DISCLAIMER: I realized I could schedule blog posts to go live at some future date. So, you may be reading this new blog post, but it does not in fact mean that right now I am somewhere with Internet access posting it (just wanted to prevent possible disappointment for some…not mentioning any names, Mom).
Time for a “Special Topic” (AKA more words, less pictures) on what it’s like to live on our boat day to day (Thanks for the idea on this one, Anne). This is for everyone who is still wondering what the heck we are doing when not frolicking in paradisiacal locations. I struggled to sort this piece out, until I realized that our day to day boat life is wholly dependent on the state of the boat. For instance, life at anchor is completely different from life at a dock and both different from life underway. Therefore, “A Day in the Life” will need to be in three parts, cross pollinated and loosely organized as it may be.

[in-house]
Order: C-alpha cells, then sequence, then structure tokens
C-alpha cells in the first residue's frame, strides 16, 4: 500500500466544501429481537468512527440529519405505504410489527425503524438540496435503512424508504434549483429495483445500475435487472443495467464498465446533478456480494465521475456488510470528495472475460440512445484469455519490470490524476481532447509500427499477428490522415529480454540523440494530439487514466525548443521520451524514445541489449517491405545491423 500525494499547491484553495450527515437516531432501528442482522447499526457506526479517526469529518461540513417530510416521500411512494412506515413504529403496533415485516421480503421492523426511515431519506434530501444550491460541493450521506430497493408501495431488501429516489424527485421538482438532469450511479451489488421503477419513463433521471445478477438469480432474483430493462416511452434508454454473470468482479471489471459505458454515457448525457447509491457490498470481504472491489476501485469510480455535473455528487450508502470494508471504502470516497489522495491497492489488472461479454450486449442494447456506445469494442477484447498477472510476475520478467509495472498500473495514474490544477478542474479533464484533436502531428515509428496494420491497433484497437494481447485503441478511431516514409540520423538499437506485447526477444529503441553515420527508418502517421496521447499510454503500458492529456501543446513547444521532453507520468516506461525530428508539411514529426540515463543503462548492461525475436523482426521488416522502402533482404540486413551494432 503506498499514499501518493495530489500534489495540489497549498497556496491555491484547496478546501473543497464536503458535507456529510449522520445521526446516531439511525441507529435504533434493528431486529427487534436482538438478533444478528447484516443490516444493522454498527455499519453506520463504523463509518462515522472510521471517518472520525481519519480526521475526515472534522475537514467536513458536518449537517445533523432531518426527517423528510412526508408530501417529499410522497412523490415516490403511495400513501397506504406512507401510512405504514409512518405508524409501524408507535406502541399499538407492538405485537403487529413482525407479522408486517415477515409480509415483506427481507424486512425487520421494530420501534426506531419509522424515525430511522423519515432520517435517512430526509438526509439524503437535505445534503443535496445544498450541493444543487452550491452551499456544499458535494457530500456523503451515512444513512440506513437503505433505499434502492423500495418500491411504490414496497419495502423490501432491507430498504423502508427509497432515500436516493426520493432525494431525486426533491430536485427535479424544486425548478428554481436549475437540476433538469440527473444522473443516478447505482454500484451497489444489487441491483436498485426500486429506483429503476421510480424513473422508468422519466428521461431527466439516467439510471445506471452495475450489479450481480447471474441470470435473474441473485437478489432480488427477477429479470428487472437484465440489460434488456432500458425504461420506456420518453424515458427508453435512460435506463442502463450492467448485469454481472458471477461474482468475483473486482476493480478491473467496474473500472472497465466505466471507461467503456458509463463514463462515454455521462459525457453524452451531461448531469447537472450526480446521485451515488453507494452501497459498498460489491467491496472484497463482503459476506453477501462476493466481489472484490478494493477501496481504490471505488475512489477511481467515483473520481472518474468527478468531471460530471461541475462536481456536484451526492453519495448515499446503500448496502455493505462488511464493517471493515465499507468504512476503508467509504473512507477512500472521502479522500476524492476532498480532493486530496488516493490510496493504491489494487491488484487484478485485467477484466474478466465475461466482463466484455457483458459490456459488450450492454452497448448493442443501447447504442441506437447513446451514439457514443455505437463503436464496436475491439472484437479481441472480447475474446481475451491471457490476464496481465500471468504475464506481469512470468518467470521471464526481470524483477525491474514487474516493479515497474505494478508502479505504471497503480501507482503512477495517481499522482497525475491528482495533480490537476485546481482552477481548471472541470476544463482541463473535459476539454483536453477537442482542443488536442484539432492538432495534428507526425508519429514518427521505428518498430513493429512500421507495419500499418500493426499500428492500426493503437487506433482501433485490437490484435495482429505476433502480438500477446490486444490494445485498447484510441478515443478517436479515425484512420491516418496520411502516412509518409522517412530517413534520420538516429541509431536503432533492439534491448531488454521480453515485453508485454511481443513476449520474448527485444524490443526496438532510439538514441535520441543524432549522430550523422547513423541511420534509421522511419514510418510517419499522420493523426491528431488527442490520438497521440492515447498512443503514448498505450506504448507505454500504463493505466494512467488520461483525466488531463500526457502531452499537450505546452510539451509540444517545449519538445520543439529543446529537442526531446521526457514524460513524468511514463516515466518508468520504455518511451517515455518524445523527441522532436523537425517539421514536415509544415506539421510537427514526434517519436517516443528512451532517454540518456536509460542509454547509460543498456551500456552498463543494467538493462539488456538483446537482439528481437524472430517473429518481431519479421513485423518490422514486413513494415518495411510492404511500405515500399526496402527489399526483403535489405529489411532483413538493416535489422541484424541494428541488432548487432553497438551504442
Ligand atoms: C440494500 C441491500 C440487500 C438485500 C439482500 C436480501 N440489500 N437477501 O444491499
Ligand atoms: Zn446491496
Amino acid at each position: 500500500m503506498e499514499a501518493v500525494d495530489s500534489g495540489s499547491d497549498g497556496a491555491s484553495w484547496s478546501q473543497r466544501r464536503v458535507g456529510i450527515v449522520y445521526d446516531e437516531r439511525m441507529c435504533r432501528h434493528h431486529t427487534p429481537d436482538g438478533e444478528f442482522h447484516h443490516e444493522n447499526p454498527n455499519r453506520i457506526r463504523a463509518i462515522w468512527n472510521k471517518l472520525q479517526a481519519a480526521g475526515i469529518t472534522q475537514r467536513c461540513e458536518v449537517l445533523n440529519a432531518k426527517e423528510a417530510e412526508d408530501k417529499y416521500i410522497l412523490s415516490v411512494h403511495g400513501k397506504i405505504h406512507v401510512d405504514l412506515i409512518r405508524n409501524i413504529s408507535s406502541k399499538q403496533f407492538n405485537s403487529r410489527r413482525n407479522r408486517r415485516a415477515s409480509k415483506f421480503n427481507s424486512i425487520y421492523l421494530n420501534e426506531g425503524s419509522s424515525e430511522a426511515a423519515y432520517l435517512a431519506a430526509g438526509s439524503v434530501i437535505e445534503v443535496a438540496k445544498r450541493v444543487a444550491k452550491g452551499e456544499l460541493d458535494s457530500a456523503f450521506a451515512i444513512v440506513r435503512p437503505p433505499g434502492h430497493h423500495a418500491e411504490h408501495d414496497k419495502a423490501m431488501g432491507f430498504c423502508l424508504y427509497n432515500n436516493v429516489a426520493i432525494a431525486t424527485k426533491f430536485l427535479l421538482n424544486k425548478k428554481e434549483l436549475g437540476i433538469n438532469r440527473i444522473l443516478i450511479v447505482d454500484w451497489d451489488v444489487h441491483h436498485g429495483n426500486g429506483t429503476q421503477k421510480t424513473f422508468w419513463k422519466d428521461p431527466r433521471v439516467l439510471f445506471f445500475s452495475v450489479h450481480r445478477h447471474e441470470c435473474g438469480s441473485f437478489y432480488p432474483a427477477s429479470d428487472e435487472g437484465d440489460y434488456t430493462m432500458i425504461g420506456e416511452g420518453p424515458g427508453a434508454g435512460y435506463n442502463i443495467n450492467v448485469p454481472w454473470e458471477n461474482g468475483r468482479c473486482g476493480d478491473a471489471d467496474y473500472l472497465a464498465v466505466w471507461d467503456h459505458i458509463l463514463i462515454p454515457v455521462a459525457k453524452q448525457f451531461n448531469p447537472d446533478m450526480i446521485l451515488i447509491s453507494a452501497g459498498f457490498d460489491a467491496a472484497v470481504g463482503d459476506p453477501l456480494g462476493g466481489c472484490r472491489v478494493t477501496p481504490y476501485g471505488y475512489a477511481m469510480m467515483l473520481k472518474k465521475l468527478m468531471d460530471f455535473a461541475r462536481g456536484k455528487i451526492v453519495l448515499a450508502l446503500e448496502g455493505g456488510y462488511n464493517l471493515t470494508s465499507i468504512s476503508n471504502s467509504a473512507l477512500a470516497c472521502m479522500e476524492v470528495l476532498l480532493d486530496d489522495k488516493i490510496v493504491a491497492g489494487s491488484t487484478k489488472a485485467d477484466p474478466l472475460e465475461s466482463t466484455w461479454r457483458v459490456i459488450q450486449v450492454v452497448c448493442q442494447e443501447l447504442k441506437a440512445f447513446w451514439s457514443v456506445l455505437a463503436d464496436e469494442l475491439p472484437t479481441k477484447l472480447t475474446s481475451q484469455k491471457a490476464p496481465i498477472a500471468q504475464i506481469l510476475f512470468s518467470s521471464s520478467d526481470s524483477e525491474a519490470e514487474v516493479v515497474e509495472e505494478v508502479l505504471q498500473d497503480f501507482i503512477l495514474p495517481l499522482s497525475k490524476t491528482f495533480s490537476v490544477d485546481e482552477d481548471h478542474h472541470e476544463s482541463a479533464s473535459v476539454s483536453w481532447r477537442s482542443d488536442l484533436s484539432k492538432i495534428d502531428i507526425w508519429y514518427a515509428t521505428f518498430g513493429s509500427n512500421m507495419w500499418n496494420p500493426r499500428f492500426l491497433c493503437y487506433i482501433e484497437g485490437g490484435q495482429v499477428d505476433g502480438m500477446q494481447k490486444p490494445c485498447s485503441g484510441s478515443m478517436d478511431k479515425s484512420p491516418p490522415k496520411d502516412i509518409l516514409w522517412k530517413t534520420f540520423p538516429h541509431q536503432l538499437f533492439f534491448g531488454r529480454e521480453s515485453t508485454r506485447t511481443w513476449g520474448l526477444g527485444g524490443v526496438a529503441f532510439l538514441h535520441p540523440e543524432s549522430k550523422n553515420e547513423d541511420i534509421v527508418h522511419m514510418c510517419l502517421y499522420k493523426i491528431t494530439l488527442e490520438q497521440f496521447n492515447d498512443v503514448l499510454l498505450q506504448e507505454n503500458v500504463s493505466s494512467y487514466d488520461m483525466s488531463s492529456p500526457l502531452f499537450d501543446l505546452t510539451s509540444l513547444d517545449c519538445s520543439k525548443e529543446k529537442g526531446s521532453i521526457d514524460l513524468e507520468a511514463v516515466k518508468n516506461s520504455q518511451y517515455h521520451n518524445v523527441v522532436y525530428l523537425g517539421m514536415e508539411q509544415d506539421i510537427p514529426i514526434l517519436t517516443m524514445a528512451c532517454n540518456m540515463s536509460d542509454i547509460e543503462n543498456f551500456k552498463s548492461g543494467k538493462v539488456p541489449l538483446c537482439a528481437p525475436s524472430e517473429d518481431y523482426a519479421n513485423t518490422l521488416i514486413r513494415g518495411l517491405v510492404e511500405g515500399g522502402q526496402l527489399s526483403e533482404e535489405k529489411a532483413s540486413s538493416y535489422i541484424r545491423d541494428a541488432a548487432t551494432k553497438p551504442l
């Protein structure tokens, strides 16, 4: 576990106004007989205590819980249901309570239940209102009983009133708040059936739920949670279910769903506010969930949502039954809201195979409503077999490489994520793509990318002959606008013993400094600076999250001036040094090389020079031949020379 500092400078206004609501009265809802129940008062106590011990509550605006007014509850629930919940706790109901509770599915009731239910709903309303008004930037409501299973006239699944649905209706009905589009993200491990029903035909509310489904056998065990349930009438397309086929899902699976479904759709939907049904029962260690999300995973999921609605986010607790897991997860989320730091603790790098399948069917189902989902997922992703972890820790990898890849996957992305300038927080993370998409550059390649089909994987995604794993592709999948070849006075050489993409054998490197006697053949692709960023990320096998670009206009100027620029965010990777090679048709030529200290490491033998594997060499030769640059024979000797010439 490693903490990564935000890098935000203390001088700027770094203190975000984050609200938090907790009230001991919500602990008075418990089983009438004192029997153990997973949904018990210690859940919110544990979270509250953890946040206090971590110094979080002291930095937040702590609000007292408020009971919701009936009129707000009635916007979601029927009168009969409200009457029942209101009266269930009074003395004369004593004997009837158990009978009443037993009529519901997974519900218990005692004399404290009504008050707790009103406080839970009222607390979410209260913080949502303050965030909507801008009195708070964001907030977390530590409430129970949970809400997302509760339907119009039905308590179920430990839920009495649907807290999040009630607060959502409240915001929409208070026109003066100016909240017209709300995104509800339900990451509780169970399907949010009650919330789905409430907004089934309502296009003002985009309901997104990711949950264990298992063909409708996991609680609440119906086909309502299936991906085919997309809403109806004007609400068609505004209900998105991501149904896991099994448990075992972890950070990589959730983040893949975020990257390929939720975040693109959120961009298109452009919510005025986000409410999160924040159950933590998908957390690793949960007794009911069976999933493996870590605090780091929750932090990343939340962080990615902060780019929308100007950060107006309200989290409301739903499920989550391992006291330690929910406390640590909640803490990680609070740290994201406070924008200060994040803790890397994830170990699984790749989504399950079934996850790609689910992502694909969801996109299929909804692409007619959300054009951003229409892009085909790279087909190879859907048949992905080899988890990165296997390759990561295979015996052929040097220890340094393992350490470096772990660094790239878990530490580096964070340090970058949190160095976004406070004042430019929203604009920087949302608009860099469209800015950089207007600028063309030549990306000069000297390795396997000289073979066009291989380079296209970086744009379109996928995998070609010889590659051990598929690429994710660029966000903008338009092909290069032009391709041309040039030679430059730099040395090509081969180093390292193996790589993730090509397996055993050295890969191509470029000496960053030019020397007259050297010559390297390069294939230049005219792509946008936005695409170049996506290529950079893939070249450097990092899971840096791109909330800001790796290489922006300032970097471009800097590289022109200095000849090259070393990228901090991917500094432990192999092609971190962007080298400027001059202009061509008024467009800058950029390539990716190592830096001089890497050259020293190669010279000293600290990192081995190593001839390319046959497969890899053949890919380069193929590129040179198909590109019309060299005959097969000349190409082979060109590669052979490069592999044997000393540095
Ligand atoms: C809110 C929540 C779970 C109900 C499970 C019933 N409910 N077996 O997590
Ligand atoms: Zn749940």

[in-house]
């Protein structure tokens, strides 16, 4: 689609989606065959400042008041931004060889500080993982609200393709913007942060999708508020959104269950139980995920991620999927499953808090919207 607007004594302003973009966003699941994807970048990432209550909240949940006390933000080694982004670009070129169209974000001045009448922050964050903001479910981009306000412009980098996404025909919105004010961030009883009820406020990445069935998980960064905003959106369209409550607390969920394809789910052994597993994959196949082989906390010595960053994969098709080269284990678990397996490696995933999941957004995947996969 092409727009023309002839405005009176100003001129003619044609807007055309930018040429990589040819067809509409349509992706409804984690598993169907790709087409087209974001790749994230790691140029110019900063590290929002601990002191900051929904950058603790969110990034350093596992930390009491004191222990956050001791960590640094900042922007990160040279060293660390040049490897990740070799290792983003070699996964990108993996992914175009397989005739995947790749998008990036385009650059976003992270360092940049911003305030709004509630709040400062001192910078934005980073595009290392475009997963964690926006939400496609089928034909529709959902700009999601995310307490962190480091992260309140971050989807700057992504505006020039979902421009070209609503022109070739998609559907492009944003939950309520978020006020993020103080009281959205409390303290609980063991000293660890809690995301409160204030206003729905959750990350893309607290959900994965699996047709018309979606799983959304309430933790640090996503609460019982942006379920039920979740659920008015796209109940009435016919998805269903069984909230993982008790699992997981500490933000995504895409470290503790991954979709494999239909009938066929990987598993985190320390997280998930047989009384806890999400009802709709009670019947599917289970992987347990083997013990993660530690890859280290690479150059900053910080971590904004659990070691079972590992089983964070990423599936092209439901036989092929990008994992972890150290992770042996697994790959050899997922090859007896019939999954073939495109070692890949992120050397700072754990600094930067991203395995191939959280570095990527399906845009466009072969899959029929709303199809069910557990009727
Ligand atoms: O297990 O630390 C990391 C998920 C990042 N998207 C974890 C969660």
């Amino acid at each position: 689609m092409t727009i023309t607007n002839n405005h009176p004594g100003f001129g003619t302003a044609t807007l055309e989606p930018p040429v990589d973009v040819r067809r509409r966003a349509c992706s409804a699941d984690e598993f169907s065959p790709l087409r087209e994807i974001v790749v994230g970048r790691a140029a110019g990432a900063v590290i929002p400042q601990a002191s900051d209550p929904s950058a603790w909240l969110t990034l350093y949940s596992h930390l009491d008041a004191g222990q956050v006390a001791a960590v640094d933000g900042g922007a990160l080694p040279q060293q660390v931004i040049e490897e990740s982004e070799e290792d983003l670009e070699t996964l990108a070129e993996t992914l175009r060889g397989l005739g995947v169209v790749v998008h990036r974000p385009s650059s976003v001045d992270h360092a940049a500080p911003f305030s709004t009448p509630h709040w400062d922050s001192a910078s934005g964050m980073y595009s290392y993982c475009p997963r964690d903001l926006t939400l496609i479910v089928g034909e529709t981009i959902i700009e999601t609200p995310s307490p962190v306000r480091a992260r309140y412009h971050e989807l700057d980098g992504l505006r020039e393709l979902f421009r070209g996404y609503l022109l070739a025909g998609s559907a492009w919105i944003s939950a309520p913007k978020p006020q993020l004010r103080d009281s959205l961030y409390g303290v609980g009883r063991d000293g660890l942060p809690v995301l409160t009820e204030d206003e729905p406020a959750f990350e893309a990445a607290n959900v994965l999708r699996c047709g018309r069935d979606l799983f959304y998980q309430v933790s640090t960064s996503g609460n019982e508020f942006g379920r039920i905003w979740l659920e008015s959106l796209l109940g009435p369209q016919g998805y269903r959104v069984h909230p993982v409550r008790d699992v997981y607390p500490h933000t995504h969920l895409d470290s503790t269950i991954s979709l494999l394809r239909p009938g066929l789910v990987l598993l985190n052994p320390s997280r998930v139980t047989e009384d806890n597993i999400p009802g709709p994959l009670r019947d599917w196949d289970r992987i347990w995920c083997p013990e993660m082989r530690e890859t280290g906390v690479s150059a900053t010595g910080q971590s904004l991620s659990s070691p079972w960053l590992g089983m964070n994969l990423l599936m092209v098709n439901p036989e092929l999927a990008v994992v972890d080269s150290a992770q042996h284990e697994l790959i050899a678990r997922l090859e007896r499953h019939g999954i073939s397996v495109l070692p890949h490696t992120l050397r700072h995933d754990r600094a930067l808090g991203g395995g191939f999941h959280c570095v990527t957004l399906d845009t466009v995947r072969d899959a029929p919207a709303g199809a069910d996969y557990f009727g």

Also, writing this piece made me think of this funny article that is also very similar to boat life. To quote Mrs Yardley : “I just love that I can be scrubbing the bathroom, look out the window, and see the tide coming in”. Yes we are in amazing places and seeing really cool stuff, but we still have our house and all the associated chores and maintenance (Jonny claims to have spent half of his day doing dishes yesterday and no, I’m not allowed to make eggs benedict again, although my hollandaise was divine).
Life at Anchor